European Union lawmakers have provisionally passed legislation that would establish guarantees of online pseudonymity in the bloc’s forthcoming digital ID program.
EU plans for a transnational digital wallet first came to light last year, revealing plans for a digital ID solution that can be used across every member state of the European Union. It’s an ambitious project that would naturally engender some contention between EU members, and lawmakers have been busy negotiating the details.
As BankInfoSecurity reports, the latest compromise came by way of an amended proposal from the European Parliament Committee on Civil Liberties, Justice and Home Affairs this week. Among other provisions, the amended proposal features a clause ensuring that digital identity wallet users will have the option of remaining pseudonymous online in situations were national law does not require them to verify their true identities.
The amended proposal would also ensure that cloud-based digital ID storage is optional for users, with a requirement of obtaining their explicit consent in such situations.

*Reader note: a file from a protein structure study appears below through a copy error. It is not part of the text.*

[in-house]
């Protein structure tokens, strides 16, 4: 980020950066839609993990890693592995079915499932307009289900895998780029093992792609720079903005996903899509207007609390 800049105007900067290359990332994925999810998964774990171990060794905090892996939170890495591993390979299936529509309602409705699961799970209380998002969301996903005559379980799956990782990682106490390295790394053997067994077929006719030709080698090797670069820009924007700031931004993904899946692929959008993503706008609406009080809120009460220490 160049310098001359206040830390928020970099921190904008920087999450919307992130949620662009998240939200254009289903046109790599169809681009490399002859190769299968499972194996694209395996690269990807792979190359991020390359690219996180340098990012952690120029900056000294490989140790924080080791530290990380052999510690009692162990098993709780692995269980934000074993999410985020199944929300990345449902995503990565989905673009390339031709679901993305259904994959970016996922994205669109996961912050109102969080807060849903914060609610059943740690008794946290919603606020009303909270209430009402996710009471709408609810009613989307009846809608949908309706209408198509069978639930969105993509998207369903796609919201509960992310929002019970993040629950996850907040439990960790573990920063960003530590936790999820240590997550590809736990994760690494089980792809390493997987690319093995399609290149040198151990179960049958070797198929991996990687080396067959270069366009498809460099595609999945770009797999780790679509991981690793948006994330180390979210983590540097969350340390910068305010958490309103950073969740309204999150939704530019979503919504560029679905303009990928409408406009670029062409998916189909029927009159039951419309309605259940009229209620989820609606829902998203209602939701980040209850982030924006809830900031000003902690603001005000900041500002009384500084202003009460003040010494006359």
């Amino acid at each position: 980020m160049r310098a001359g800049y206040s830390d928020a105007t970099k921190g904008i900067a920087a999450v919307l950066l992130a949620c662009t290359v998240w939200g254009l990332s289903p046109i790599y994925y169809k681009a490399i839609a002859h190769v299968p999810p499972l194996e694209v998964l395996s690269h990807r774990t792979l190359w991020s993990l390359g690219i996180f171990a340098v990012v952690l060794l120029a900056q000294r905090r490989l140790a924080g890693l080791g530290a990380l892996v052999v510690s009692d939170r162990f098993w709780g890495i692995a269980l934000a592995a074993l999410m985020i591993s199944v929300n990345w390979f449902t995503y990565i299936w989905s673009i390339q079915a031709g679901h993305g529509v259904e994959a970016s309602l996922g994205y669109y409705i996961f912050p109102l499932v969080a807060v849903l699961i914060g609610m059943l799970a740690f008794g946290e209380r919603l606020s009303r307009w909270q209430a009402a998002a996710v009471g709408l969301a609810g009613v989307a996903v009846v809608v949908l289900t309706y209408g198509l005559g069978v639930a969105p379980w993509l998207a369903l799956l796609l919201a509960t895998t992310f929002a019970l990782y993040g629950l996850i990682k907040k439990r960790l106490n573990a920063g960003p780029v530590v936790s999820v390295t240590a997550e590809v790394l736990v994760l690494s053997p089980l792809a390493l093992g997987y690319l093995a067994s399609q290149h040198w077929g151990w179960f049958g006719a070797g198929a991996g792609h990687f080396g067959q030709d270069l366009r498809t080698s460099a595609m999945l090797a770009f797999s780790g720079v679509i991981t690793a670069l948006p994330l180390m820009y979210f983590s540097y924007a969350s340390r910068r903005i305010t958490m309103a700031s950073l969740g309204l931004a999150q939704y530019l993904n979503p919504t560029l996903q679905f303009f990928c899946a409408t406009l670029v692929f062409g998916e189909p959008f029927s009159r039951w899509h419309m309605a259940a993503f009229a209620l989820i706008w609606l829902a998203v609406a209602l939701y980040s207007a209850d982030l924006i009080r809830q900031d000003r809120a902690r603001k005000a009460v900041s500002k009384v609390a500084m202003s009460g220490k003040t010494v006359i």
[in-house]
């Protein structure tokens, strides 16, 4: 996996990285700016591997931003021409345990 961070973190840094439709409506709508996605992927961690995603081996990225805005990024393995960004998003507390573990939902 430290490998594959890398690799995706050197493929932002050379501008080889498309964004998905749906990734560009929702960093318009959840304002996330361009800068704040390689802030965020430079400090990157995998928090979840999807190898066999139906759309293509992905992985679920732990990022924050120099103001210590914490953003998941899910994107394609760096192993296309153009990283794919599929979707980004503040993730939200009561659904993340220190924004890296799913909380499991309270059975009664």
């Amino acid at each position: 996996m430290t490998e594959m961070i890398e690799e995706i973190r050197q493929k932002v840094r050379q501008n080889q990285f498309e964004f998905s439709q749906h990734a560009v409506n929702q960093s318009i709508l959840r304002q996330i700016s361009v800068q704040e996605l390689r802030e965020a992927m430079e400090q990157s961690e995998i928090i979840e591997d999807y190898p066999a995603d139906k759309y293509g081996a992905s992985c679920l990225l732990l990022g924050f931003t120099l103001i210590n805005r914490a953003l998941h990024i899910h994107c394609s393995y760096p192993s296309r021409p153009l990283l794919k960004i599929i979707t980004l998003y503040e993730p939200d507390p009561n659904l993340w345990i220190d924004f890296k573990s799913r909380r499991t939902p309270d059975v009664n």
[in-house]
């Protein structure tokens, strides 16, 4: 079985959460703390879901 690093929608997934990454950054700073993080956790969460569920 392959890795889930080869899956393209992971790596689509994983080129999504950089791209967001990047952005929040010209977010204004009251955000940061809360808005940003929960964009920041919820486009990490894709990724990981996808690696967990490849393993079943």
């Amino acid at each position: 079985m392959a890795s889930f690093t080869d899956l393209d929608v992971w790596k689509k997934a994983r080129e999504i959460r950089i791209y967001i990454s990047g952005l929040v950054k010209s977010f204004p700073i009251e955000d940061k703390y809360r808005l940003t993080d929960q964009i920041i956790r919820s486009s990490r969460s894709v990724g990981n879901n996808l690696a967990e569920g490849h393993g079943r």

The amended proposal was put forward by Patrick Breyer, the German Pirate Party’s only Member of European Parliament, and a representative of the Greens-European Free Alliance.
In a statement, Breyer explained that enshrining a right to pseudonymity is crucial to ensuring that the “European Digital Identity must not become a digital diary based on a lifelong identification number that can be used to record and monitor our entire digital lives!” He also explained that allowing users to opt out of cloud-based ID storage “protects our data from hacks and identity theft.”
The amended proposal received a warm welcome from the European Parliament Committee on Civil Liberties, Justice and Home Affairs, which voted to approve it 51-1, with four abstentions. But this being European Parliament, the legislation still faces two more votes in other committees and a final vote by all Members of European Parliament expected to take place in November.